TIFTON — The Tift County Department of Family and Children Services hosted a special celebration in honor of National Reunification Month on June 27 at Northside Baptist Church.

The Reunification Celebration was the first such event for the area.

National Reunification Month recognizes the efforts by DFCS workers to reunify families after children have been taken into custody, honors foster parents who work to support those children, and celebrates the successes of parents who are able to get their children back.

The event focused on collaborative efforts and support systems provided to not only children, but birth parents as well to help get them on the road so they can bring their children home.

DFCS Director Tom Rawlings, who introduced the guest speaker, said that approximately 5,000 families in Georgia have been reunified.

The guest speaker for the event was Mary Perdue, wife of former Georgia governor and current U.S. Secretary of Agriculture Sonny Perdue. She made foster care a focus while her husband was in the governor’s seat.

Perdue said that fostering is “a sign of the times” and cited increasing levels of drug addiction and a lack of familial support as some of the reasons families struggle.

“Sometimes we expect our government to do everything for us, and it can’t,” Perdue said. She said that the whole community needs to be involved in supporting families and that, with enough support, families can come back together.

“Tonight we celebrate the work you have done to bring your family back together,” she said.

A panel made up of DFCS workers, foster parents and birth mothers who were reunified with their children spoke about the process and what it looks like from their different perspectives.

Sara Luke, Bri Stephenson and Amanda Mansfield each spoke about the process of being reunified with their children as being life-changing for them as well as for their children.

Luke said that for her, reunification meant having someone there to tell her she could do it. She said that her road to reunification was longer than most, but that she is now in a good place and can be the mother her children deserve.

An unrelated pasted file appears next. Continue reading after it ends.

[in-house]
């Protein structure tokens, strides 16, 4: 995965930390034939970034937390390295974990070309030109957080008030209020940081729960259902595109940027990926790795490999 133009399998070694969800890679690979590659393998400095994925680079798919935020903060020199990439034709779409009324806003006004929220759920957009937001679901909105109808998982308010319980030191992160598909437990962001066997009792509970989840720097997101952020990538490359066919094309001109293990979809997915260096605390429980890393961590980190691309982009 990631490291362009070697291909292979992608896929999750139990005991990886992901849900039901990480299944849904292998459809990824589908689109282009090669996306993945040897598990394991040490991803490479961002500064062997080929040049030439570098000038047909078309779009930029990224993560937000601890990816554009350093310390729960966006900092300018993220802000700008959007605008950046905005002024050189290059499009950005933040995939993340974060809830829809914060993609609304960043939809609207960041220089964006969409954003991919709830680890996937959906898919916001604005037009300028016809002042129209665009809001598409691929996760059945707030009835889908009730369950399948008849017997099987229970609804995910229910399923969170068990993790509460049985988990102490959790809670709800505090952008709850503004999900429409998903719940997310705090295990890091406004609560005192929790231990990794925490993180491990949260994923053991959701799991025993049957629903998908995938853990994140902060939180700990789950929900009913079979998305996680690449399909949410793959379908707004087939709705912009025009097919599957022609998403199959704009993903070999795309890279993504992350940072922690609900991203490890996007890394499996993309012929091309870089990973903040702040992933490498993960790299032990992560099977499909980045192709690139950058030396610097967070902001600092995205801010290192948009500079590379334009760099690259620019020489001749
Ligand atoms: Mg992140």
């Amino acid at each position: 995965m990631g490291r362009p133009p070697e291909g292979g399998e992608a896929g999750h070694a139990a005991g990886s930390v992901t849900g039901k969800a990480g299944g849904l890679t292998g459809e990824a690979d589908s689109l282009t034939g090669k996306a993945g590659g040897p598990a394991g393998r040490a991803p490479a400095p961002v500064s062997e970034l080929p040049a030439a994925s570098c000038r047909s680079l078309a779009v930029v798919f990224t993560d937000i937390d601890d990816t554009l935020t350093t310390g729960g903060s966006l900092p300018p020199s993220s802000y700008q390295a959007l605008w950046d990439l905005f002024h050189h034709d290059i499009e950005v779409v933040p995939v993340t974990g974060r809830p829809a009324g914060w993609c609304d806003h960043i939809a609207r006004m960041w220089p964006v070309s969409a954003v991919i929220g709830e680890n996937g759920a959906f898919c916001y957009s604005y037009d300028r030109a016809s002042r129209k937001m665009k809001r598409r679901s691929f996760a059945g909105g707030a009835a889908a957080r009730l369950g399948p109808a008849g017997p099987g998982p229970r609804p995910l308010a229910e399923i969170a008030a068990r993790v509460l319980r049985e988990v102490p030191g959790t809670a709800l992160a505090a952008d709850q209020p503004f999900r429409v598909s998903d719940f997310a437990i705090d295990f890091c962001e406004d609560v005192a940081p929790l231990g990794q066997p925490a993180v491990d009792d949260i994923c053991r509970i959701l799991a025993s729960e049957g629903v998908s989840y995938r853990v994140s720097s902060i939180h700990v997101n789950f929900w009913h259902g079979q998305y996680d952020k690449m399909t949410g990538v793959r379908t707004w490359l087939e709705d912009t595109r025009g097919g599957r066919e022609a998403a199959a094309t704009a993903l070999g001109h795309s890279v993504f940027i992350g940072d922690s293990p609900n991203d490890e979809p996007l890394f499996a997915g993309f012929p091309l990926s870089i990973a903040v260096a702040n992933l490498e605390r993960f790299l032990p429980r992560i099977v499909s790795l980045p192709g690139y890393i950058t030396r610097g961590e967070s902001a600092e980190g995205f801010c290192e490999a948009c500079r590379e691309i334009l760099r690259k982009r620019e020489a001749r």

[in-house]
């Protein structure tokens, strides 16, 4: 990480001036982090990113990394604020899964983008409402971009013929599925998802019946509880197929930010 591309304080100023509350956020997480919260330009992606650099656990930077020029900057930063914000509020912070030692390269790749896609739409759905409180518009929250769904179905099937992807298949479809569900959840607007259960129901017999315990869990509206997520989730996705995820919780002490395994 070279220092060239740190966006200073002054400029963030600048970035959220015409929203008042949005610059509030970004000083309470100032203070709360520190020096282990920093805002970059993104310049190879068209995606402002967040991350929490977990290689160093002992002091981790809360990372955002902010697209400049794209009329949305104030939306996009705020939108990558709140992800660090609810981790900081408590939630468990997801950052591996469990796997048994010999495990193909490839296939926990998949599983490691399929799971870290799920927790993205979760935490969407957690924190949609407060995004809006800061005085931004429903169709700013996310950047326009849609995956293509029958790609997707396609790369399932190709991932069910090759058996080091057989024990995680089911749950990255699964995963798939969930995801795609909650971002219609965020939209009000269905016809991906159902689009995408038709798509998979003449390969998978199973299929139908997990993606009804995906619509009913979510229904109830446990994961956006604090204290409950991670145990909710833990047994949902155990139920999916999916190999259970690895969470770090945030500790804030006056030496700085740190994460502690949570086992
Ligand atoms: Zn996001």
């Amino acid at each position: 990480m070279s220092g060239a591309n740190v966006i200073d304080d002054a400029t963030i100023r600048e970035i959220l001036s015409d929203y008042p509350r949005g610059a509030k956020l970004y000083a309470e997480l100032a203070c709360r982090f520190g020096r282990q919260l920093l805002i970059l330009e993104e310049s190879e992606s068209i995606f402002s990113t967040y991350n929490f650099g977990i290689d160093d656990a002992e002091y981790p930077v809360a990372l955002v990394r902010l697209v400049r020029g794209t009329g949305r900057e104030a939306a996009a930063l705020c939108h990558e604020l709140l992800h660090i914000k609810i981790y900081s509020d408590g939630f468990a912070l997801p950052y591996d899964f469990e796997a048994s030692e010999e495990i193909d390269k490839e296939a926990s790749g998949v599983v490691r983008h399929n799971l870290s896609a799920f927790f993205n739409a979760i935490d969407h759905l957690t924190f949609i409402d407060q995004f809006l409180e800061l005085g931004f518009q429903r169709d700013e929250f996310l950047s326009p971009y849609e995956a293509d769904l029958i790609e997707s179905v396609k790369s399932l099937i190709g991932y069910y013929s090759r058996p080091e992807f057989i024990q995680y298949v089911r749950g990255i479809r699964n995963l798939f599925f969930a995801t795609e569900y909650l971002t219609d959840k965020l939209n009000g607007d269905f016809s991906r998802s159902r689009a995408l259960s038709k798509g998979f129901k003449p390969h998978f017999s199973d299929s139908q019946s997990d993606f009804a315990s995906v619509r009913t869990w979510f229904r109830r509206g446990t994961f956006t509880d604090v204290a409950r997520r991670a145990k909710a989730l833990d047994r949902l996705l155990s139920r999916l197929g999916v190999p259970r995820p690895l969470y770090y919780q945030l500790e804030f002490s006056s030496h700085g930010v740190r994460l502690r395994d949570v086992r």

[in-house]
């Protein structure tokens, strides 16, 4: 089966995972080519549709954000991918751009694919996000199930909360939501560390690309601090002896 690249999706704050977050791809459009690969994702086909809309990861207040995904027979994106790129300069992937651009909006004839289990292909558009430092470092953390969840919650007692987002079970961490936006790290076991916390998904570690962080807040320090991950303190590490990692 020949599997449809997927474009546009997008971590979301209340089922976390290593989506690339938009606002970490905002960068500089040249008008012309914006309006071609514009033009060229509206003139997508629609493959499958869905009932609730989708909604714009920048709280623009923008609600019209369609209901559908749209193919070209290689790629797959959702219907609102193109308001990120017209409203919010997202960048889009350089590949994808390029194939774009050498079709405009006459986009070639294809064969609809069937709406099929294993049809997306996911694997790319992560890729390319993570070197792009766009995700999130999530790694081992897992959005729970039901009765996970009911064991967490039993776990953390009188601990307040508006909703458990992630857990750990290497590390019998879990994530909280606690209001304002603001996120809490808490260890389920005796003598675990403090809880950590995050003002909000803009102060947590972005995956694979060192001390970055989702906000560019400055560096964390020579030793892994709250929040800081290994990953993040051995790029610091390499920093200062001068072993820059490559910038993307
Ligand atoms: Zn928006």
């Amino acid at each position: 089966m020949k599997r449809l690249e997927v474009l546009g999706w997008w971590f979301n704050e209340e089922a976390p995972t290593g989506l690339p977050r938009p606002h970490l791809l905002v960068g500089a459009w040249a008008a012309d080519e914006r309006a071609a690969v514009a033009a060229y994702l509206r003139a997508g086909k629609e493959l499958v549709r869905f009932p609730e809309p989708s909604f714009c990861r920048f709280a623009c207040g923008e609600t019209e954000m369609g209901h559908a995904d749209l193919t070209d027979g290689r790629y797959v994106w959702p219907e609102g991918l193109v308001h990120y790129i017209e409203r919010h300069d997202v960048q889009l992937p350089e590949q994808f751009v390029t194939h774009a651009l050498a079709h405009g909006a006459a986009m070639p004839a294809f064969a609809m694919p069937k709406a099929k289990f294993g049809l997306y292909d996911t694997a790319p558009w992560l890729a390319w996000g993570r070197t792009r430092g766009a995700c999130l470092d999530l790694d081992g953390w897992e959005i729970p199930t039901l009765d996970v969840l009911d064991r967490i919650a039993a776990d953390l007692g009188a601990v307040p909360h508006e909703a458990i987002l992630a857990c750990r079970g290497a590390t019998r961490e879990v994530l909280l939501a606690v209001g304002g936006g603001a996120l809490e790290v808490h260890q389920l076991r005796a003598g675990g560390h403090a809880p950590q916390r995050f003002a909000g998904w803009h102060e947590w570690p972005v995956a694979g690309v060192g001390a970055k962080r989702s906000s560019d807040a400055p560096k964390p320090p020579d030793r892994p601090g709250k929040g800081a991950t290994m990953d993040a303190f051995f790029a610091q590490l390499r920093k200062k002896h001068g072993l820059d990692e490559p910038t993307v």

“Reunification for me is more about restoration of a broken home, a broken family, broken hearts,” she said.

Luke said that she had the preconceived notion that DFCS and foster families were only interested in taking kids away, that the system was stacked against birth mothers. She said that while it took her awhile to get past that, she found that both the case workers and the foster families were providing support and wanted to get children back with their parents.

“DFCS is not there to hurt you,” she said. “They’re there to get you back on track.”

Mansfield told her story of the addiction that caused her to lose her child and the recovery that allowed her to get her child back.

“My biggest thing was I had to change my people, places and things,” she said. “Unfortunately, that was even some of my family.”

She realized she had to put her recovery, the reunification with her son and his safety first and surround herself with a positive support system.

Stephenson said that before her child was taken into custody, she was running from DFCS because she was afraid of losing her child and the child’s father.

She said that at first she, like the other mothers, only thought about getting her child back.

“Once I got used to and accepted the fact that I needed to make a change, it became the situation I was in that became my motivation to want to be better,” she said. “It was a blessing for me and my son both. The situation we were in before, there wouldn’t have been life for either me or him. They (the foster family) are just a big blessing to me and my son. They’re the best thing that has ever happened to us.”

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